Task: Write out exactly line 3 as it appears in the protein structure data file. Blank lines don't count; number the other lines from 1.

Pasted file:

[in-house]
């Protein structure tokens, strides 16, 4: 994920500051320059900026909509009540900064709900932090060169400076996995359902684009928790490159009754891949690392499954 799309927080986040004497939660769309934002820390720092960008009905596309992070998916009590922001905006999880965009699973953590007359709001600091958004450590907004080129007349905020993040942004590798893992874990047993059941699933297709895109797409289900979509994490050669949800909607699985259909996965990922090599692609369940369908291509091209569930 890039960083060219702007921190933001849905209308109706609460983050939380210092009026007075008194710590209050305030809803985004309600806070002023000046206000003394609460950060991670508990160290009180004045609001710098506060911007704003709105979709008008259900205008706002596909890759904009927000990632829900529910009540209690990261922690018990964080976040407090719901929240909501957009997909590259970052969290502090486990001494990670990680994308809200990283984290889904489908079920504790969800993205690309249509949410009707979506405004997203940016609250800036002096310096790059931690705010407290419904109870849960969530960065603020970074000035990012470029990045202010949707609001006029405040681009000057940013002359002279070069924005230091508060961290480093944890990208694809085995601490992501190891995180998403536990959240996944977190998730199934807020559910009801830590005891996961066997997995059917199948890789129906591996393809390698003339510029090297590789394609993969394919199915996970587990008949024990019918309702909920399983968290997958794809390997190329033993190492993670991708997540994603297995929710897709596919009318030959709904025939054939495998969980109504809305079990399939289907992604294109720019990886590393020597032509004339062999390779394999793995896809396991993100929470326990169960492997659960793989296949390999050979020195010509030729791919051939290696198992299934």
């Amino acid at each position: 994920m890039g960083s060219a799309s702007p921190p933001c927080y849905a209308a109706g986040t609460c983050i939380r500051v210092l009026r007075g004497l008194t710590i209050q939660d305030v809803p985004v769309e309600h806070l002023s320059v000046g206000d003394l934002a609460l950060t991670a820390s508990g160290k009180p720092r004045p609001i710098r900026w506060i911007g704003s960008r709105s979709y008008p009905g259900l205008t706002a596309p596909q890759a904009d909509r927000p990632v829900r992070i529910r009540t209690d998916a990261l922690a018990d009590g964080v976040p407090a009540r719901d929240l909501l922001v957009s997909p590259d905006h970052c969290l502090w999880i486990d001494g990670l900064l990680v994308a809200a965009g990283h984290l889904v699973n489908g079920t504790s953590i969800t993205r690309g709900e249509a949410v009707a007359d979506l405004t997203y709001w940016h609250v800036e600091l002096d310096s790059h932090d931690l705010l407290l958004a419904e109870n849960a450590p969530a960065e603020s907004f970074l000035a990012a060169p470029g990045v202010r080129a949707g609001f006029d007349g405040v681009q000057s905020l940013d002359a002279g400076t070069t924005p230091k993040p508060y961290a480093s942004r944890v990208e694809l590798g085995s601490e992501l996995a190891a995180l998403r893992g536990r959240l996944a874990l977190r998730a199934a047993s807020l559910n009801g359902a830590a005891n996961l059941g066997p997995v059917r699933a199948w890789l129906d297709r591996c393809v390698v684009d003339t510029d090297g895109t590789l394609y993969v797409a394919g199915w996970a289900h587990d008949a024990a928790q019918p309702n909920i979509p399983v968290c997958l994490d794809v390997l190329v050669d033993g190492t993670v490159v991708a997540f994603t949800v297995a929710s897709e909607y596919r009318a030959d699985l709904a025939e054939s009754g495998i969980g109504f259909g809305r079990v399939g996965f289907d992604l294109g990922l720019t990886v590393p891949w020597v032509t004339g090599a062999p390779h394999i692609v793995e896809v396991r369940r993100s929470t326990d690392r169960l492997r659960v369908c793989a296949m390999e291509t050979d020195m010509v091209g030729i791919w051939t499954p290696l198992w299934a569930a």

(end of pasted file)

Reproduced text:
């Amino acid at each position: 994920m890039g960083s060219a799309s702007p921190p933001c927080y849905a209308a109706g986040t609460c983050i939380r500051v210092l009026r007075g004497l008194t710590i209050q939660d305030v809803p985004v769309e309600h806070l002023s320059v000046g206000d003394l934002a609460l950060t991670a820390s508990g160290k009180p720092r004045p609001i710098r900026w506060i911007g704003s960008r709105s979709y008008p009905g259900l205008t706002a596309p596909q890759a904009d909509r927000p990632v829900r992070i529910r009540t209690d998916a990261l922690a018990d009590g964080v976040p407090a009540r719901d929240l909501l922001v957009s997909p590259d905006h970052c969290l502090w999880i486990d001494g990670l900064l990680v994308a809200a965009g990283h984290l889904v699973n489908g079920t504790s953590i969800t993205r690309g709900e249509a949410v009707a007359d979506l405004t997203y709001w940016h609250v800036e600091l002096d310096s790059h932090d931690l705010l407290l958004a419904e109870n849960a450590p969530a960065e603020s907004f970074l000035a990012a060169p470029g990045v202010r080129a949707g609001f006029d007349g405040v681009q000057s905020l940013d002359a002279g400076t070069t924005p230091k993040p508060y961290a480093s942004r944890v990208e694809l590798g085995s601490e992501l996995a190891a995180l998403r893992g536990r959240l996944a874990l977190r998730a199934a047993s807020l559910n009801g359902a830590a005891n996961l059941g066997p997995v059917r699933a199948w890789l129906d297709r591996c393809v390698v684009d003339t510029d090297g895109t590789l394609y993969v797409a394919g199915w996970a289900h587990d008949a024990a928790q019918p309702n909920i979509p399983v968290c997958l994490d794809v390997l190329v050669d033993g190492t993670v490159v991708a997540f994603t949800v297995a929710s897709e909607y596919r009318a030959d699985l709904a025939e054939s009754g495998i969980g109504f259909g809305r079990v399939g996965f289907d992604l294109g990922l720019t990886v590393p891949w020597v032509t004339g090599a062999p390779h394999i692609v793995e896809v396991r369940r993100s929470t326990d690392r169960l492997r659960v369908c793989a296949m390999e291509t050979d020195m010509v091209g030729i791919w051939t499954p290696l198992w299934a569930a």